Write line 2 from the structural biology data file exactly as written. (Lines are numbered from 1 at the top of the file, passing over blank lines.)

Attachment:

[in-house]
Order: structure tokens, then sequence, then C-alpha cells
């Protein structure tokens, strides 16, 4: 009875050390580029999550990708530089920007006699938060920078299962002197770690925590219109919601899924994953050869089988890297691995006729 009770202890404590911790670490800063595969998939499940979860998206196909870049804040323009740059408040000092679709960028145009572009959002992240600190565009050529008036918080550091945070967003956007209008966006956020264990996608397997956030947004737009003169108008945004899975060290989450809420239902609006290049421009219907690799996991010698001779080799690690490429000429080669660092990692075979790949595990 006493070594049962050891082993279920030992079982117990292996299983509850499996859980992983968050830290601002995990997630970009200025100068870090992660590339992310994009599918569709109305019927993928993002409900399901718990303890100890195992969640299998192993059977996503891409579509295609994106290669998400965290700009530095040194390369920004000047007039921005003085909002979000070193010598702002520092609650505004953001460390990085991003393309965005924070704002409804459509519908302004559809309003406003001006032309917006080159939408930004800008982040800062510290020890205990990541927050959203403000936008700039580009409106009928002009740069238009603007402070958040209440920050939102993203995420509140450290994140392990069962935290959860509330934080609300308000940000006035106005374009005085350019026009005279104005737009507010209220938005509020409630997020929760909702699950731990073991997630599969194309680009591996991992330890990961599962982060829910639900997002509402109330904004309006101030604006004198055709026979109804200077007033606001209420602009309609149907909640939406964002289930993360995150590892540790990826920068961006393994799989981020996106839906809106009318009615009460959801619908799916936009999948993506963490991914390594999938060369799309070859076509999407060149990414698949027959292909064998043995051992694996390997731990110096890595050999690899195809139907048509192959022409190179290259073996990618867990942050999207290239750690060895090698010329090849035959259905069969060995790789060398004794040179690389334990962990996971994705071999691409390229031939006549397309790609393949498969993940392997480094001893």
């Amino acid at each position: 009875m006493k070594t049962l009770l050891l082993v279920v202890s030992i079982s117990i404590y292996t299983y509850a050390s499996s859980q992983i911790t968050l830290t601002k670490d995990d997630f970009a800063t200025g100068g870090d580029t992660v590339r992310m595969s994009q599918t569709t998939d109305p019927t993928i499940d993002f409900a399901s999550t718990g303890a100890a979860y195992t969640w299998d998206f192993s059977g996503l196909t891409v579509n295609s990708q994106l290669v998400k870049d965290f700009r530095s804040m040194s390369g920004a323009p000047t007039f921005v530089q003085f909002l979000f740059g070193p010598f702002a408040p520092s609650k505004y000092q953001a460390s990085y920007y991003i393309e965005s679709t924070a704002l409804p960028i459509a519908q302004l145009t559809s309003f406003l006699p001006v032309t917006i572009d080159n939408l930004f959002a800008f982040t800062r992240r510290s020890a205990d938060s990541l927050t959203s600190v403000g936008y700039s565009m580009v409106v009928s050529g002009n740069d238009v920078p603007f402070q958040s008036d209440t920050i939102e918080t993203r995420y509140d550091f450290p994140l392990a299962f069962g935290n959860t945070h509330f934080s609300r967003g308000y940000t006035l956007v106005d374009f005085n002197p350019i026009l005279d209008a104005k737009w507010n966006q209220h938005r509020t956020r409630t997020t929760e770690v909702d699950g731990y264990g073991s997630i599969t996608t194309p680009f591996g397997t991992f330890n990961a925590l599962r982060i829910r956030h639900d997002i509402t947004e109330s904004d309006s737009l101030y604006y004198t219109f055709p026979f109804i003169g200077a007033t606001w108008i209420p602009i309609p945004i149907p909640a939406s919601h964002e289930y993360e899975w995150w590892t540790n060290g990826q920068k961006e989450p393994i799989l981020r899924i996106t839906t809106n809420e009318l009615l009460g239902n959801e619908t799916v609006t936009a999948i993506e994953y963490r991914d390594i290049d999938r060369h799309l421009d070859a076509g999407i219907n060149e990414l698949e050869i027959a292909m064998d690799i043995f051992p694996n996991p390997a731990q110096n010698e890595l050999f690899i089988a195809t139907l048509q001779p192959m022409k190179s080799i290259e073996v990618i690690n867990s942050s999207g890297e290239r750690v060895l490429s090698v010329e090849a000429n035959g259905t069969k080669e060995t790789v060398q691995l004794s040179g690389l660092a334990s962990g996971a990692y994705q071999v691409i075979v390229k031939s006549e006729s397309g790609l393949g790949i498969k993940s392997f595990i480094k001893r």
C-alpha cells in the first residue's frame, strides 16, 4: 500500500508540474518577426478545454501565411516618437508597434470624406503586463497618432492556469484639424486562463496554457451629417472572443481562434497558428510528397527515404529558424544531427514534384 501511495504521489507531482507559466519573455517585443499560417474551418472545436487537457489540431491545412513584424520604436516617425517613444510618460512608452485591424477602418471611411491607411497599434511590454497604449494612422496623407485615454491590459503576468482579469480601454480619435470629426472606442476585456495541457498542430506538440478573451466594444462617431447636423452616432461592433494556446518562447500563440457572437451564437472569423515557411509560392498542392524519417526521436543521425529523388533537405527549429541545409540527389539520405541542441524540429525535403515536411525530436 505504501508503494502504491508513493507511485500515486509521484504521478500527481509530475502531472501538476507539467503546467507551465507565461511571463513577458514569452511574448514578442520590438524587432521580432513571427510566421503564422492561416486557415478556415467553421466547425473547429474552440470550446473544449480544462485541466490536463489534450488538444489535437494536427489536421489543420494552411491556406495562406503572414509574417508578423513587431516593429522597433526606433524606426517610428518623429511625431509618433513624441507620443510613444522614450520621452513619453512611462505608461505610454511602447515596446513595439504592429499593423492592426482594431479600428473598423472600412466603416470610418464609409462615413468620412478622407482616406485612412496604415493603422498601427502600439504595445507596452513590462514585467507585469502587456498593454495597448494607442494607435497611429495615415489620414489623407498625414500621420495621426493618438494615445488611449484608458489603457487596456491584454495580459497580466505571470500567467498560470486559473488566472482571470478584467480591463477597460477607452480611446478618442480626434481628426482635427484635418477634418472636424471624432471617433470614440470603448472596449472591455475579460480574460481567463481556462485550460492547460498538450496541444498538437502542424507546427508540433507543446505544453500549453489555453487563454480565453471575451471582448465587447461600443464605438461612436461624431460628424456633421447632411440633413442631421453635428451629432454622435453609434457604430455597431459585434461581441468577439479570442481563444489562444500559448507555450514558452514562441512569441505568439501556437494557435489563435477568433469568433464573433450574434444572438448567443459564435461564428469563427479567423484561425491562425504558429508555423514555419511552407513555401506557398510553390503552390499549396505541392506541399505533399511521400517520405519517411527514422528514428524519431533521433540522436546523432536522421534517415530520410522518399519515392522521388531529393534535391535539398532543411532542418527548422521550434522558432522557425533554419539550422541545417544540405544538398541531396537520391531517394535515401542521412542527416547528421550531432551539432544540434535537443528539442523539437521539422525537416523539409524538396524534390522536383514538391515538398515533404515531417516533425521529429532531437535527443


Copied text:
Order: structure tokens, then sequence, then C-alpha cells